Cost of Doing Business with Saul Alinsky

As I mentioned in a previous post, I wondered if the Democrats were using Saul Alinsky’s rules for radicals as their political playbook. Another rule Alinsky has is:

Ridicule is man’s most potent weapon. It’s hard to counterattack ridicule, and it infuriates the opposition, which then reacts to your advantage.”

Now that the healthcare bill is now law, several major companies have publicly spoken about the effect this law is going to have on their bottom line. Remember, the Democrats have repeatedly said this is going to control– if not bring down–costs. So, this law is supposed to be a good thing.

According to a WSJ article, this is what the new healthcare is going to cost the following companies:

  • AT&T- $1 billion dollars (No, that’s not a typo.)
  • John Deere- $150 million
  • Catepillar- $100 million
  • 3M- $90 million;
  • AK Steel, $31 million;
  • Valero Energy- up to $20 million

So, that would be a total of $1.391 billion dollars for just these six companies. Six, only six companies and it’s already that much. (I do think AT&T may be slightly exaggerated, but I’m not one of their corporate accountants. That means I’ll have to take them at their word.) Other companies will probably come out with a wide range of numbers in the not so distant future.

The Democrats, in typical Alinsky fashion, have some issues with these companies. Commerce Secretary Gary Locke took to the White House blog to write, “…for them to come out, I think is premature and irresponsible.”

Premature and irresponsible? Seriously?

Premature, in simplest terms, means to be done too early. It would have been premature for these companies to state the costs of these healthcare changes when the bill had not been passed, much less finalized. Common sense should tell anyone that these companies were calculating costs for the past year. Waiting for the bill to be passed before announcing the costs is common sense– much less good business sense.

Irresponsible, again in simplest terms, is a careless action or a lack of personal ownership. (Never mind that I find it hilarious that a Washington politician is lecturing anyone about irresponsibility.) Any publicly company traded has a responsibility to its shareholders to identify any change that will affect the business either positively or negatively. The company also has a responsibility to determine the benefit or severity of that change. So, it would seem to me, these companies have acted responsibly by telling their shareholders what the cost and impact of the new healthcare law will be.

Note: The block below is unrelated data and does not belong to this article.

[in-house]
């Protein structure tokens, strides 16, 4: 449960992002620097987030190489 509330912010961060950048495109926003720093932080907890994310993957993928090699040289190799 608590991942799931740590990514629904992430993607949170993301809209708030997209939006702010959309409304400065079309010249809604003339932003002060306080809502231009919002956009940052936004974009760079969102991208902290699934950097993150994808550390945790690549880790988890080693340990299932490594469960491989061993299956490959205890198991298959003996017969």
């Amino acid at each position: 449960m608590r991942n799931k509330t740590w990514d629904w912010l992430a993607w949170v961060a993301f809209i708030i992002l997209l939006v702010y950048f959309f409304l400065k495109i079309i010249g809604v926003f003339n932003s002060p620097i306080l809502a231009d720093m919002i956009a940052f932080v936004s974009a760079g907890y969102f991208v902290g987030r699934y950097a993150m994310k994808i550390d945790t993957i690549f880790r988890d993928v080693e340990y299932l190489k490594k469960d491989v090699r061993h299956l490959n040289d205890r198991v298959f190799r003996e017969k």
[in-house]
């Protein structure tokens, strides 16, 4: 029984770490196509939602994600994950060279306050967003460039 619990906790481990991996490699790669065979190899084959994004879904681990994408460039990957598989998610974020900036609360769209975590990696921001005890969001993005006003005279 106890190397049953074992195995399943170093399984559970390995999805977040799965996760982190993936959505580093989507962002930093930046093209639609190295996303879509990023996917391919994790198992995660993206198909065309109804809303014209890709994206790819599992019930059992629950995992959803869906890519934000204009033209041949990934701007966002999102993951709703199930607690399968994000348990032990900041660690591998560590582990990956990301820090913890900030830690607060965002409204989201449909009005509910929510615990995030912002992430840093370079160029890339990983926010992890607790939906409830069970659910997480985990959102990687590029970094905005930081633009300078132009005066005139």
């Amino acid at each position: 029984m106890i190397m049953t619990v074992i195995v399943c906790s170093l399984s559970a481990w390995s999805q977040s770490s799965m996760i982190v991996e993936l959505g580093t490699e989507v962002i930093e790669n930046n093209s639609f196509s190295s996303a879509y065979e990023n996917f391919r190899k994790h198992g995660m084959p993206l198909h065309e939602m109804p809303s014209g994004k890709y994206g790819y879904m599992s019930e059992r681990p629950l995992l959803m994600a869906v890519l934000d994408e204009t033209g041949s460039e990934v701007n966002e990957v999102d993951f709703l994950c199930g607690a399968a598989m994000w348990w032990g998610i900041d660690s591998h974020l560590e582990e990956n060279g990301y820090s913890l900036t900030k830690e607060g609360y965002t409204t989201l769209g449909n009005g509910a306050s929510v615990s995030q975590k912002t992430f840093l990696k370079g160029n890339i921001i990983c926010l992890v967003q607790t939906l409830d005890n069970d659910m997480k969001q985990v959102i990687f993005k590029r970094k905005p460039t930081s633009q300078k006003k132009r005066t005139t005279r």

Since these companies had the audacity to do this, Henry Waxman is going to have these companies testify in Congress on April 21, because their judgement “appears to conflict with independent analyses, which show that the new law will expand coverage and bring down costs.”

One second…need to stop laughing before I continue. OK,  that’s better.

“Bring down costs”— On what planet??? Common sense logic should tell you that insuring additional people will costs money. That’s how it works! Using my own healthcare costs ($2400/year) as an example, it would costs approximately $77 billion a year to insure 32 million people. That is basic and simple math. It is NOT a partisan viewpoint.

“Independent analyses”— Pray tell, whose? The CBO’s??? The Congressional Budget Office has so many limitations and constraints they have to work within that their accounting practices bear no semblance of reality. However, in the real world where companies like AT&T are, they have to keep accurate books so they can make a profit. Failure to do so, e.g. Enron, tend to have corporate executives spending a lot of quality time in prison.

However, the Democrats intend to have a hearing where they will humiliate the companies for speaking out against the healthcare bill and the mainstream media will be there to act as cheerleader. The companies are being responsible stewards and they are going to be burned at the stake for it.

Alinsky would be proud.

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